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Snapshots #2 - M. Ward, Bright Eyes, Amor Belhom Duo, ABBC, Tracker, Centro-matic, Low

Snapshots #2

M. Ward, Bright Eyes, Amor Belhom Duo, ABBC, Tracker, Centro-matic, Low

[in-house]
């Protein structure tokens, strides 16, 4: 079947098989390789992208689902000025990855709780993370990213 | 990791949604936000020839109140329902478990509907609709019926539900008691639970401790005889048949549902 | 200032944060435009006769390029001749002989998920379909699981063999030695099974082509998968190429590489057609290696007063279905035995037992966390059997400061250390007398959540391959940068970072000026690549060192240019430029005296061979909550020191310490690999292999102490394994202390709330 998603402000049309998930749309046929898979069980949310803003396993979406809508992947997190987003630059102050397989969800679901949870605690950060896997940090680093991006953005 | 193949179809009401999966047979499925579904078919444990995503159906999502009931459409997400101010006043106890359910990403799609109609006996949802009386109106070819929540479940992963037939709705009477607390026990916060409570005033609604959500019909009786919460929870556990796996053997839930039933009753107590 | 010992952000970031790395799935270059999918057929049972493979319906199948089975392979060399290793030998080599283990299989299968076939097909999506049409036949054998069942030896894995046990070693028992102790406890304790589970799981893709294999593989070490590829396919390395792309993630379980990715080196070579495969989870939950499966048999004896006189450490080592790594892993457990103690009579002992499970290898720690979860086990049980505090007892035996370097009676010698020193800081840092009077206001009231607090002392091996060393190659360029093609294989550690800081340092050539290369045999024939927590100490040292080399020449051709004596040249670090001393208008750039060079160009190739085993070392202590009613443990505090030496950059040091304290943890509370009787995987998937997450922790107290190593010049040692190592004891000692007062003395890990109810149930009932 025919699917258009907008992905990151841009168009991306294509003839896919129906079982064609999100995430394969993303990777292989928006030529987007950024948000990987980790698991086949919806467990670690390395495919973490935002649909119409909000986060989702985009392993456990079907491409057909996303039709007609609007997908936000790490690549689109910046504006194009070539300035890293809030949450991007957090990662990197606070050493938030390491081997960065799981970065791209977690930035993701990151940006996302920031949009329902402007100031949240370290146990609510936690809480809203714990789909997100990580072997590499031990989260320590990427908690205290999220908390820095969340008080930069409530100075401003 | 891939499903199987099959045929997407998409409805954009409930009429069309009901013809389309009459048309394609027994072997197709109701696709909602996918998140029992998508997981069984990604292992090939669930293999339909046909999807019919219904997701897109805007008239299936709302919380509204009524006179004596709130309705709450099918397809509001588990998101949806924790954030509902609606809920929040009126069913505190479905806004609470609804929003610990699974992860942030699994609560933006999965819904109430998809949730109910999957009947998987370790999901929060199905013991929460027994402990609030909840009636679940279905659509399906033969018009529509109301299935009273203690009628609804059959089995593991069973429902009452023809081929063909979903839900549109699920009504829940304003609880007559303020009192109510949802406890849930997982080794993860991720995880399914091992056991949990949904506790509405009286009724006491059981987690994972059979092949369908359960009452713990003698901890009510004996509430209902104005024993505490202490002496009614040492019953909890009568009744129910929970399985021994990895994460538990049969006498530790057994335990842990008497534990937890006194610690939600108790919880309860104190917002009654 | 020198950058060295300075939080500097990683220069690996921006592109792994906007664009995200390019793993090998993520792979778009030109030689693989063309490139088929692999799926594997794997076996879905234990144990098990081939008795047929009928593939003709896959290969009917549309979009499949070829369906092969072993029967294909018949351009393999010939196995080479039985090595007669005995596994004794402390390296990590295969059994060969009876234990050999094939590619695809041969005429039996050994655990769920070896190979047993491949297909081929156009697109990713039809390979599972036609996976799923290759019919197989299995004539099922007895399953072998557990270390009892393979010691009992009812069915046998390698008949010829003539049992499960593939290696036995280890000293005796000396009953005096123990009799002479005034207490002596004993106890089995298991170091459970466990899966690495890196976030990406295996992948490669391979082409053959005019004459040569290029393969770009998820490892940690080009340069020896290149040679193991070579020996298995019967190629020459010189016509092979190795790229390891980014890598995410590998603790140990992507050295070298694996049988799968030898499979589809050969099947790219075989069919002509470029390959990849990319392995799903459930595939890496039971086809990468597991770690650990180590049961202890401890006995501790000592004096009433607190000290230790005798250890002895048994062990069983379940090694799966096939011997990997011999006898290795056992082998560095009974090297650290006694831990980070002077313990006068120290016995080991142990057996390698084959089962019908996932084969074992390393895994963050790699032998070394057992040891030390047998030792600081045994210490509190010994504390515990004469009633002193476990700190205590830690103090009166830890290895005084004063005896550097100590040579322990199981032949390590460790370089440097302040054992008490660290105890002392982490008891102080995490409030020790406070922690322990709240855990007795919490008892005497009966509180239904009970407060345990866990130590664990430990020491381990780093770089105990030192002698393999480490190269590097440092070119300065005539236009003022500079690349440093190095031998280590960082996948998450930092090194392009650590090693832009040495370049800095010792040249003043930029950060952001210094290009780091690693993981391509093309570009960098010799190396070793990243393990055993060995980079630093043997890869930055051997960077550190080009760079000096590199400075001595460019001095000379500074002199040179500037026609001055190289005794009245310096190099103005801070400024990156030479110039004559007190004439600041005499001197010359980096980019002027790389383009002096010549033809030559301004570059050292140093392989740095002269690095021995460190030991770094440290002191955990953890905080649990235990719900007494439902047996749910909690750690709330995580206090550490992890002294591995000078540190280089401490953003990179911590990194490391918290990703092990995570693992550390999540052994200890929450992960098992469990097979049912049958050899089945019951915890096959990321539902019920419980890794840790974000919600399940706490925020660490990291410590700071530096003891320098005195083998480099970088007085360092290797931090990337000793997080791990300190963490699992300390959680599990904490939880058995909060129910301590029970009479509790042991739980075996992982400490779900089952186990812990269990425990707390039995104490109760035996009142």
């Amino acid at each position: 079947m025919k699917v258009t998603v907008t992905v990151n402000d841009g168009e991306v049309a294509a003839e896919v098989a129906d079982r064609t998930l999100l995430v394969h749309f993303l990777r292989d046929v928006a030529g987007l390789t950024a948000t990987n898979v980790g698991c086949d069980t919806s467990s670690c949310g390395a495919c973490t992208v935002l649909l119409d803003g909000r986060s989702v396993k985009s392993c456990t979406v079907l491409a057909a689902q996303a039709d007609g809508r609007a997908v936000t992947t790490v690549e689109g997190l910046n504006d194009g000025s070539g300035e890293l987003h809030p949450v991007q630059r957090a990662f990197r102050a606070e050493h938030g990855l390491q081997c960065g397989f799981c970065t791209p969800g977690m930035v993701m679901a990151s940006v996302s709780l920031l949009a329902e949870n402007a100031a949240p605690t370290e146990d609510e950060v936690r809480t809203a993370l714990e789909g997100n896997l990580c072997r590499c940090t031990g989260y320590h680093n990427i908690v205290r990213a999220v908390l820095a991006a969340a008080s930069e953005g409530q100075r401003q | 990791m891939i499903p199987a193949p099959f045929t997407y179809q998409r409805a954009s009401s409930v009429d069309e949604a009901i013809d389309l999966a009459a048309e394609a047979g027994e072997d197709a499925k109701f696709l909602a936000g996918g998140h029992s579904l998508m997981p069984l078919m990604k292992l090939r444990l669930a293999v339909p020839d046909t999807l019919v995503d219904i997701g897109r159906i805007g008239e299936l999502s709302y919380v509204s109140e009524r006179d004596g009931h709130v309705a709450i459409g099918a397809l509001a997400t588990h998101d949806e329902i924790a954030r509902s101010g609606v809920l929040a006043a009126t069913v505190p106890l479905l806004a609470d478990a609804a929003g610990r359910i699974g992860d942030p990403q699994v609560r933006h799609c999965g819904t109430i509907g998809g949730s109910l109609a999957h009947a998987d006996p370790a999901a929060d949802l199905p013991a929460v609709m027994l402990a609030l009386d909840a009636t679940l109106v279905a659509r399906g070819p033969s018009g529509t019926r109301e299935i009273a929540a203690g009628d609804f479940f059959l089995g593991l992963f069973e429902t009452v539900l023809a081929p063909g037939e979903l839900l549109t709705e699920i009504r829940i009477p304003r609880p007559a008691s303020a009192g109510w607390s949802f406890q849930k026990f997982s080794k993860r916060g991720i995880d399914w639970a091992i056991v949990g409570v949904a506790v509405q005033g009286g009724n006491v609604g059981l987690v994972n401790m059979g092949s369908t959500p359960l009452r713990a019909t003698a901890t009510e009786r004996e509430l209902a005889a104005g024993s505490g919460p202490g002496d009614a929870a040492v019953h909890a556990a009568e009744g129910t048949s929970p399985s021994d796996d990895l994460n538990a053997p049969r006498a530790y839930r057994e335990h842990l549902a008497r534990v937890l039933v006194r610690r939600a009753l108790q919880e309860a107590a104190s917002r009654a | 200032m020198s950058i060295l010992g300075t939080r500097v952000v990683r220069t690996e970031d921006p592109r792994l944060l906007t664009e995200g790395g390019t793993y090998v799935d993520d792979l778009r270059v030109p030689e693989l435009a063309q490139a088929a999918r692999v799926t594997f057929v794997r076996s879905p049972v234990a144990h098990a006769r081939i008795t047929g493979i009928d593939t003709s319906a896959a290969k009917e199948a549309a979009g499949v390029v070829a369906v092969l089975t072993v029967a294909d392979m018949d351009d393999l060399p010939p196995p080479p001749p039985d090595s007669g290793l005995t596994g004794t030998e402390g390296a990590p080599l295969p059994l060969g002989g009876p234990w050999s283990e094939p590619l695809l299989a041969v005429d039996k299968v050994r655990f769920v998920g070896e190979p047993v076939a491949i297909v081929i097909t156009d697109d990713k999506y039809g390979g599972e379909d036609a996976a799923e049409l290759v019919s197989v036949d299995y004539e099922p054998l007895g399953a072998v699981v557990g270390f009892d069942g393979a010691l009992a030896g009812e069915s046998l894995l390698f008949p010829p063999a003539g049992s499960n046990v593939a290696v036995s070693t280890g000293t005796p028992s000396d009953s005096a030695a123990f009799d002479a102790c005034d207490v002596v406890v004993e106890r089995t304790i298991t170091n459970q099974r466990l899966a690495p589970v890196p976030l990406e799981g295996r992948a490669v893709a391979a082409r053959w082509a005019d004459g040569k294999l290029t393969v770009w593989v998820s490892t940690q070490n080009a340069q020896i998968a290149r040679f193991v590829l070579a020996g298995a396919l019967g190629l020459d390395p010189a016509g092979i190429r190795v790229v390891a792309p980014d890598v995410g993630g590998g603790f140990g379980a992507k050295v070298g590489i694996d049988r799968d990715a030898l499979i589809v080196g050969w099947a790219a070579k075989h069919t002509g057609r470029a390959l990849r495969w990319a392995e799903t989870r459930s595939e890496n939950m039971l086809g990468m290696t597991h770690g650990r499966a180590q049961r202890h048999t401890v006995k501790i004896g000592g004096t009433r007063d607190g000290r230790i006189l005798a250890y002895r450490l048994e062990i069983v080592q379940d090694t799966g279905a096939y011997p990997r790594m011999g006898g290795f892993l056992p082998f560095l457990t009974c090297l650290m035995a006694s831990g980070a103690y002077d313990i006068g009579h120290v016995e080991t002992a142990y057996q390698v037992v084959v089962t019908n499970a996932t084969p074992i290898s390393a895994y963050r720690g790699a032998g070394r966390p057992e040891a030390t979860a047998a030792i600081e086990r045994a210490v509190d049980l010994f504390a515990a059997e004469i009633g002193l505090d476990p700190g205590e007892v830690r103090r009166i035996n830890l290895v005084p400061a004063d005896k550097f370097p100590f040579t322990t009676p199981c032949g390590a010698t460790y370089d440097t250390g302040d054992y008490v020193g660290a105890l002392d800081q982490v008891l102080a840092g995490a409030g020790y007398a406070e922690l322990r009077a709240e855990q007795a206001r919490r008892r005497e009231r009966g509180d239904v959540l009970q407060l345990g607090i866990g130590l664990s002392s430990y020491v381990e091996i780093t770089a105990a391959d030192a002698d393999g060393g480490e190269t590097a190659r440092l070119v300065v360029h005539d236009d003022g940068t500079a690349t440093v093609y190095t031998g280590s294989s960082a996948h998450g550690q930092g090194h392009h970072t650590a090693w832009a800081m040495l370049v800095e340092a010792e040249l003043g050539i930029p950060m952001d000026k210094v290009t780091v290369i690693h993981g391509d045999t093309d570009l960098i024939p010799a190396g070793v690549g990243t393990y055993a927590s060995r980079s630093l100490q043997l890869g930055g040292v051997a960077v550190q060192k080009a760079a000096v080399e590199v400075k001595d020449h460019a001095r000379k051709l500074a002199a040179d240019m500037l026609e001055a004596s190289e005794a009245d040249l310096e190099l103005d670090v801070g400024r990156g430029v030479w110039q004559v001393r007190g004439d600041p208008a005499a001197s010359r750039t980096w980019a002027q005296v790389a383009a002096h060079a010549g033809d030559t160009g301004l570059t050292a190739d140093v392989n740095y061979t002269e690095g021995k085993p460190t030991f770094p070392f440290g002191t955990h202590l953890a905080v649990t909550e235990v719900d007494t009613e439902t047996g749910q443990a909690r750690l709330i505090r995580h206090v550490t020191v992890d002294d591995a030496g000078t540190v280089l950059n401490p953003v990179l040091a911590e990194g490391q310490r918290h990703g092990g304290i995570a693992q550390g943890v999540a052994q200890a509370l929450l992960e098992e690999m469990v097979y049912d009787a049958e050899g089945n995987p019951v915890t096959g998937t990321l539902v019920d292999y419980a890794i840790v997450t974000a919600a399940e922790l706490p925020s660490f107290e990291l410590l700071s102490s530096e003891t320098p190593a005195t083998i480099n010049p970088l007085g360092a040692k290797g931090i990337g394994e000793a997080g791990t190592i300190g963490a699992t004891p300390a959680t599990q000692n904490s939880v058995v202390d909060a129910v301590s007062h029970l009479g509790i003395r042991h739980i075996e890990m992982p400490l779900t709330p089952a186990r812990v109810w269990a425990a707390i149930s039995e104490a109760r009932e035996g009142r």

The petit prince of folk, M. Ward, had really won us over last year with "Duet For Guitars #2" -- an album that seemed easily accessible at first, but that turned out slow-ripening. On "End Of Amnesia," the atmospheres are slightly more diversified but the outcome remains the same: the listener merges into these timeless and delicate tracks where Matt's voice becomes either more rugged or more crooning. This album has two noteworthy highlights: the instrumental "Silverline," on which our hero's guitar seems to be struggling against demons and a thumping bass drum, and "O'Brien," which you'd swear comes right out of the Anthology of American Folk Music. Bright Eyes share the same labels in France and the Benelux (62TV and Les Disques Mange-Tout) and even though Conor Oberst's raging screams seem to have abated, their 6-track ep keeps brilliantly evoking the daily discomfort through a sickly music. Double activity for Amor Belhom Duo, a French duet settled in Tucson, AZ, in order to breathe more closely the scent of Giant Sand. First, the re-release of their debut album "Wavelab" (with this time a facelifted production), showing a harder, rockier side of the band -- a side closer to their live performances. Second, ABBC, a project pairing Joey Burns and John Convertino from Calexico and the Duet for a summit meeting of lovers of sound experimentations and wide-open spaces. Highlight of the album: "The Wrestler's Masque," a 14-minute long instrumental starting very slowly and ending with the merger of Calexico's rhythmics with ABD's search for textures. One enters Tracker's music as if they were long-time friends -- which isn't very surprising, as one member of this band happens to be Adam Selzer, Norfolk & Western frontman and producer / percussionist on M. Ward's two albums. Panoramic folk music that passes through canyons, deserts and arid fields, and a whispering / confident voice that reminds one of the Giant Sand - Calexico sphere, as well as Neil Young's dreamy tracks. Centro-matic's "All The Falsest Hearts Can Try" may be the ideal record to listen to while waiting for the next Sparklehorse album. As on the two releases of Mark Linkous' band, quiet and dark folk tracks fight over the groove with burning cannonballs of tight and raging rock. The rhythm of the changes in Low's songwriting must be as slow as Mimi Parker's drum hammering. One passes from "Secret Name" to "Things We Lost In The Fire" without noticing it -- to our greatest delight of course. The alchemy of the couple's ethereal voices and the muffled bass keep taking us away into another dimension made of thrills and lunar landscapes.

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